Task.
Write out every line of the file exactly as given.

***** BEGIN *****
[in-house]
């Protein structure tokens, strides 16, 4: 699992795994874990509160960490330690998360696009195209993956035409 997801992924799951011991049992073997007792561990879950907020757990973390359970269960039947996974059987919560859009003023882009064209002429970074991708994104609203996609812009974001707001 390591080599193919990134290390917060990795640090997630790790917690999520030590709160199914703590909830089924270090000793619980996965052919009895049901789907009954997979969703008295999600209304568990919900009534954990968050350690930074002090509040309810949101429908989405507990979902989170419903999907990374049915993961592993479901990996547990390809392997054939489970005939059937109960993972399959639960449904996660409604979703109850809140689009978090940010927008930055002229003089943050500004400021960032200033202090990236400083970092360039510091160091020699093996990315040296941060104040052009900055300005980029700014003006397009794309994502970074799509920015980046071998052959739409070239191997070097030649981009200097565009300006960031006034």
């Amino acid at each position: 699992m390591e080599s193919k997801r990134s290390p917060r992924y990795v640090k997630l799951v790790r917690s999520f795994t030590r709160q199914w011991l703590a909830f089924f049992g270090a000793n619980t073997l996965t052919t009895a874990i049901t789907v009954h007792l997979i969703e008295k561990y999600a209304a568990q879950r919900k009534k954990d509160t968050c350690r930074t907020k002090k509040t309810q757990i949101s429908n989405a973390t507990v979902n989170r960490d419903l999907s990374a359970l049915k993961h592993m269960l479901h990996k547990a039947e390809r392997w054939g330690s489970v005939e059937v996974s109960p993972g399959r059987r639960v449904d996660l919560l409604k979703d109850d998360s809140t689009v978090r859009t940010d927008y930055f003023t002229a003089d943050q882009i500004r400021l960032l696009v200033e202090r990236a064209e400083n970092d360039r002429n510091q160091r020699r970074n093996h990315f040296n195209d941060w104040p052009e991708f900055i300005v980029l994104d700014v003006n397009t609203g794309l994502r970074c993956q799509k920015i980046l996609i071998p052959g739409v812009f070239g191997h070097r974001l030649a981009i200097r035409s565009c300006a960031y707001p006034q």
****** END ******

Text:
[in-house]
């Protein structure tokens, strides 16, 4: 699992795994874990509160960490330690998360696009195209993956035409 997801992924799951011991049992073997007792561990879950907020757990973390359970269960039947996974059987919560859009003023882009064209002429970074991708994104609203996609812009974001707001 390591080599193919990134290390917060990795640090997630790790917690999520030590709160199914703590909830089924270090000793619980996965052919009895049901789907009954997979969703008295999600209304568990919900009534954990968050350690930074002090509040309810949101429908989405507990979902989170419903999907990374049915993961592993479901990996547990390809392997054939489970005939059937109960993972399959639960449904996660409604979703109850809140689009978090940010927008930055002229003089943050500004400021960032200033202090990236400083970092360039510091160091020699093996990315040296941060104040052009900055300005980029700014003006397009794309994502970074799509920015980046071998052959739409070239191997070097030649981009200097565009300006960031006034």
């Amino acid at each position: 699992m390591e080599s193919k997801r990134s290390p917060r992924y990795v640090k997630l799951v790790r917690s999520f795994t030590r709160q199914w011991l703590a909830f089924f049992g270090a000793n619980t073997l996965t052919t009895a874990i049901t789907v009954h007792l997979i969703e008295k561990y999600a209304a568990q879950r919900k009534k954990d509160t968050c350690r930074t907020k002090k509040t309810q757990i949101s429908n989405a973390t507990v979902n989170r960490d419903l999907s990374a359970l049915k993961h592993m269960l479901h990996k547990a039947e390809r392997w054939g330690s489970v005939e059937v996974s109960p993972g399959r059987r639960v449904d996660l919560l409604k979703d109850d998360s809140t689009v978090r859009t940010d927008y930055f003023t002229a003089d943050q882009i500004r400021l960032l696009v200033e202090r990236a064209e400083n970092d360039r002429n510091q160091r020699r970074n093996h990315f040296n195209d941060w104040p052009e991708f900055i300005v980029l994104d700014v003006n397009t609203g794309l994502r970074c993956q799509k920015i980046l996609i071998p052959g739409v812009f070239g191997h070097r974001l030649a981009i200097r035409s565009c300006a960031y707001p006034q």